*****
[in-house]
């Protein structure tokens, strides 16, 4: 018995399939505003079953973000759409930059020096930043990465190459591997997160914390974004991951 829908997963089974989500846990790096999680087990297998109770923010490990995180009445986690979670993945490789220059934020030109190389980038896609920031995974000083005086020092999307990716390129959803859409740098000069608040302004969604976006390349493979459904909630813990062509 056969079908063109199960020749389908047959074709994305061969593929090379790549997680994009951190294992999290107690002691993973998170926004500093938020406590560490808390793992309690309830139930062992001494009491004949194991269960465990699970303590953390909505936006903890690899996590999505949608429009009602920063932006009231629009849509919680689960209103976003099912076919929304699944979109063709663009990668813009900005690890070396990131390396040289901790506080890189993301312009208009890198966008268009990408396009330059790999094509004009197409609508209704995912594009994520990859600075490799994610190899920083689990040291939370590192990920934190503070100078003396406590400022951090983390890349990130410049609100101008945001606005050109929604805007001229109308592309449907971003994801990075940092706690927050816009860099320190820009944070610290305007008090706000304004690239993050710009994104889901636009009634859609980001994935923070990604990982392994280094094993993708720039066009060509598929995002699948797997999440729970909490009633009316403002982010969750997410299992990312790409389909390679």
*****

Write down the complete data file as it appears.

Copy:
[in-house]
């Protein structure tokens, strides 16, 4: 018995399939505003079953973000759409930059020096930043990465190459591997997160914390974004991951 829908997963089974989500846990790096999680087990297998109770923010490990995180009445986690979670993945490789220059934020030109190389980038896609920031995974000083005086020092999307990716390129959803859409740098000069608040302004969604976006390349493979459904909630813990062509 056969079908063109199960020749389908047959074709994305061969593929090379790549997680994009951190294992999290107690002691993973998170926004500093938020406590560490808390793992309690309830139930062992001494009491004949194991269960465990699970303590953390909505936006903890690899996590999505949608429009009602920063932006009231629009849509919680689960209103976003099912076919929304699944979109063709663009990668813009900005690890070396990131390396040289901790506080890189993301312009208009890198966008268009990408396009330059790999094509004009197409609508209704995912594009994520990859600075490799994610190899920083689990040291939370590192990920934190503070100078003396406590400022951090983390890349990130410049609100101008945001606005050109929604805007001229109308592309449907971003994801990075940092706690927050816009860099320190820009944070610290305007008090706000304004690239993050710009994104889901636009009634859609980001994935923070990604990982392994280094094993993708720039066009060509598929995002699948797997999440729970909490009633009316403002982010969750997410299992990312790409389909390679």